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Hennepin County Attorney Mary Moriarty said Monday that her office found no wrongdoing and will not charge police in the 2022 death of Khalil Azad, whose body was found in a lake two days after he allegedly evaded a traffic stop by Robbinsdale police.

Nine months ago, the Robbinsdale Police Department requested that the Bureau of Criminal Apprehension investigate the death and released body camera footage from the response. The investigation followed days of protests, student walkouts and demands for transparency in the death of Azad, 24. Family members and activist groups questioned the police account, alleging that Azad did not drown but rather was bitten by police dogs and beaten to death by officers.

In a news release, Moriarty said her office reviewed the findings by the BCA and found there was "no evidence that any member of law enforcement had any physical contact with Khalil after the stop."

The BCA findings were reviewed by senior attorneys in Moriarty's office before making a recommendation to decline charges, she said in the release. Moriarty's decision was shared with Azad's family members in a private meeting Monday, and with the responding law enforcement agencies.

"My thoughts are with Khalil Azad's family and loved ones in this difficult time," Moriarty said in the release. "Losing someone so young is devastating. Although this is not the result they hoped for, our victim support team remains available to help them through this extremely difficult time."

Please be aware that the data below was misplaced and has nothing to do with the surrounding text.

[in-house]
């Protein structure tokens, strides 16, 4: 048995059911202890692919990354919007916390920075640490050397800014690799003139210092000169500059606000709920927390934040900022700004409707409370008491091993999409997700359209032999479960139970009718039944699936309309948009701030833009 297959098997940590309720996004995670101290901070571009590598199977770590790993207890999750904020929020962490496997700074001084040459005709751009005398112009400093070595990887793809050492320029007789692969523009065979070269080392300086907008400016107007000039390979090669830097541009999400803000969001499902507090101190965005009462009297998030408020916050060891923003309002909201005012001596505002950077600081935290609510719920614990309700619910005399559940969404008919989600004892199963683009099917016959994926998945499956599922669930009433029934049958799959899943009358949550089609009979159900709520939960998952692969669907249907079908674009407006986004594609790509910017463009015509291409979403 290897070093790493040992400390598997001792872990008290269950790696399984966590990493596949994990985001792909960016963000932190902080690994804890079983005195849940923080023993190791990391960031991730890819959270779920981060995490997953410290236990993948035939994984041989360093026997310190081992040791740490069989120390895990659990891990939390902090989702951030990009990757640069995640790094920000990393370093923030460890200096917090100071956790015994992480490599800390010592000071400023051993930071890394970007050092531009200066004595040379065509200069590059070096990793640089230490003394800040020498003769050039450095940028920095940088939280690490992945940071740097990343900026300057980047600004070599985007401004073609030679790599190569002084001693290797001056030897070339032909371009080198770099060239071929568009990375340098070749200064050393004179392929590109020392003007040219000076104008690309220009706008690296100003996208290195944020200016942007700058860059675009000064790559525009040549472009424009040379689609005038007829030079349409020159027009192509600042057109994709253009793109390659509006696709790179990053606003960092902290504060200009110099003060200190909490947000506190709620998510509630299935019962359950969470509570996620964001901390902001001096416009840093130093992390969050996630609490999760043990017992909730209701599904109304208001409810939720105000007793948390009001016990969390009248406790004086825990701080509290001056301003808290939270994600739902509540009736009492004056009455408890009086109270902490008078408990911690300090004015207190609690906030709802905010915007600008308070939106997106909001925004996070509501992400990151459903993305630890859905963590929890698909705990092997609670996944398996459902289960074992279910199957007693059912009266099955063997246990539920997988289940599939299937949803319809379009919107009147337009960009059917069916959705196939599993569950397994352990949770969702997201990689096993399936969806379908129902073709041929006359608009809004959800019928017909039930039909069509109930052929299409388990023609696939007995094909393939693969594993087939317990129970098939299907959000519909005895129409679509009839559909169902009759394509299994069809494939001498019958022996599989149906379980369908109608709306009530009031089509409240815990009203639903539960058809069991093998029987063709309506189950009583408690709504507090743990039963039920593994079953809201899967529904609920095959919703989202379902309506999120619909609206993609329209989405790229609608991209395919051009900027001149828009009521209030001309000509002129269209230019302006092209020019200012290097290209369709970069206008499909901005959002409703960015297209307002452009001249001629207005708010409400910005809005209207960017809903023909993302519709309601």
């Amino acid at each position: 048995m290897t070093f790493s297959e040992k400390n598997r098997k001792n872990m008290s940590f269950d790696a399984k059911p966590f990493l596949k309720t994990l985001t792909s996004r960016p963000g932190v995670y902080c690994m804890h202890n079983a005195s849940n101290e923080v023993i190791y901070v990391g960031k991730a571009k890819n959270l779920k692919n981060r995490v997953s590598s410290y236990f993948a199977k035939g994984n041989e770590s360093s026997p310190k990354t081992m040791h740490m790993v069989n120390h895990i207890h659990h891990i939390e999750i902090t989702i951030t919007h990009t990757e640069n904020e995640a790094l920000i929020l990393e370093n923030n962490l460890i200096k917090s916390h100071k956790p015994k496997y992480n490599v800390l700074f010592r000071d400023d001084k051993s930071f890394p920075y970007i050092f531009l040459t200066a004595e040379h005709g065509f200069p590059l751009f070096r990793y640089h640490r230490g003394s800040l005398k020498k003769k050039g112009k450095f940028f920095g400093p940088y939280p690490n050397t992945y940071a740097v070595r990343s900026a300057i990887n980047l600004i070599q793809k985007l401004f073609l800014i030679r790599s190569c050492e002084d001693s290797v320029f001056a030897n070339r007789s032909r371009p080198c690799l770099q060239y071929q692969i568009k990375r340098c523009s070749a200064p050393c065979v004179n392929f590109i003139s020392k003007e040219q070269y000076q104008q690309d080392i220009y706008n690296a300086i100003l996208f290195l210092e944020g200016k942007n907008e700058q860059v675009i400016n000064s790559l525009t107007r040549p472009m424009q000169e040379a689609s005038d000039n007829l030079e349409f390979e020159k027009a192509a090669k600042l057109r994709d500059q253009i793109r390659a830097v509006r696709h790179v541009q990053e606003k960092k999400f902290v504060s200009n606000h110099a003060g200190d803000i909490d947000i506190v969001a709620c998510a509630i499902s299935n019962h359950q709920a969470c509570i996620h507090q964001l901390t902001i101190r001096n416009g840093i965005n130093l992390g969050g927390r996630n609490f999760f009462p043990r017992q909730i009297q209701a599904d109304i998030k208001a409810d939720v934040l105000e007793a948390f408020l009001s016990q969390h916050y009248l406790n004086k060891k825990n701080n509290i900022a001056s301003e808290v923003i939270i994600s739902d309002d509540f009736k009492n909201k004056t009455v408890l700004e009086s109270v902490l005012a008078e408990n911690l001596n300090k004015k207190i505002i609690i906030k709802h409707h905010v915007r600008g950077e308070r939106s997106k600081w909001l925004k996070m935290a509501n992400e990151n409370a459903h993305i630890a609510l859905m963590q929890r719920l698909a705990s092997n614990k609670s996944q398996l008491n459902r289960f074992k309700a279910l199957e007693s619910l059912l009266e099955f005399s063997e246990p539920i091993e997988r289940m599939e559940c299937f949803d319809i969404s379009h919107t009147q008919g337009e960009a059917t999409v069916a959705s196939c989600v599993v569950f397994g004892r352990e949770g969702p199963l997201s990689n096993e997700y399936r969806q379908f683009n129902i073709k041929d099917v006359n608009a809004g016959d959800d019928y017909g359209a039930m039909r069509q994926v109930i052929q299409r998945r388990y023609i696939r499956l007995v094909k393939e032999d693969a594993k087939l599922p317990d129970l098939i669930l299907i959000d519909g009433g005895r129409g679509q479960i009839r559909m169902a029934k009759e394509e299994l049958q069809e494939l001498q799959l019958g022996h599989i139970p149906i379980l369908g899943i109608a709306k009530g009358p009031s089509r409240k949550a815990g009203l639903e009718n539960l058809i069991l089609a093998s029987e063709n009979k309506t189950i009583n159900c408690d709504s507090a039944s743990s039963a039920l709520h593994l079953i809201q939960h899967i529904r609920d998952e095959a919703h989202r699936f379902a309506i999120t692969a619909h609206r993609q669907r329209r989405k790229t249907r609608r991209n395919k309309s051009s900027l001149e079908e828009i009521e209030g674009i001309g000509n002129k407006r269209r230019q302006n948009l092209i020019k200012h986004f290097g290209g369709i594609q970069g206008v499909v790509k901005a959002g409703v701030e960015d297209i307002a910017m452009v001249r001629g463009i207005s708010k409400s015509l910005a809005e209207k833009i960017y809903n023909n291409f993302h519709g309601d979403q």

Moses Azad, brother of Khalil Azad, said Monday that he doubts the investigation findings and remains convinced that police killed his brother.

"When you read [about] it, it doesn't add up," he said in a phone call, noting he did not attend the Monday meeting with Moriarty. "We just want to get to the bottom of what really happened."

In the early morning of July 3, 2022, a Robbinsdale officer suspected Khalil Azad was intoxicated while driving and attempted to pull him over in the 4200 block of County Road 81. Azad crashed an SUV near Crystal Lake and allegedly ran from the car.

The footage from Robbinsdale officer Joshua Heasley showed him and other officers walking into the woods and backyards of homes along the lake, accompanied by at least one officer with a police dog.

Footage shows police calling off the search after more than half an hour of looking around the wooded area. Azad's body was found two days later in the lake. The Hennepin County Medical Examiner ruled it an accidental drowning.

Moriarty said the investigation did not reveal evidence that law enforcement "did anything other than seek in earnest to locate Khalil" using dogs, a State Patrol helicopter and thermal imaging, and trying to get information from the two others in the SUV, one of whom was Moses Azad, according to a Sheriff's Office report.

Months ago, skeptics of the conclusion that Azad accidentally drowned circulated what were described as autopsy photos showing his face swollen from what they allege was a beating by police officers. The Medical Examiner's Office made no official release of photos.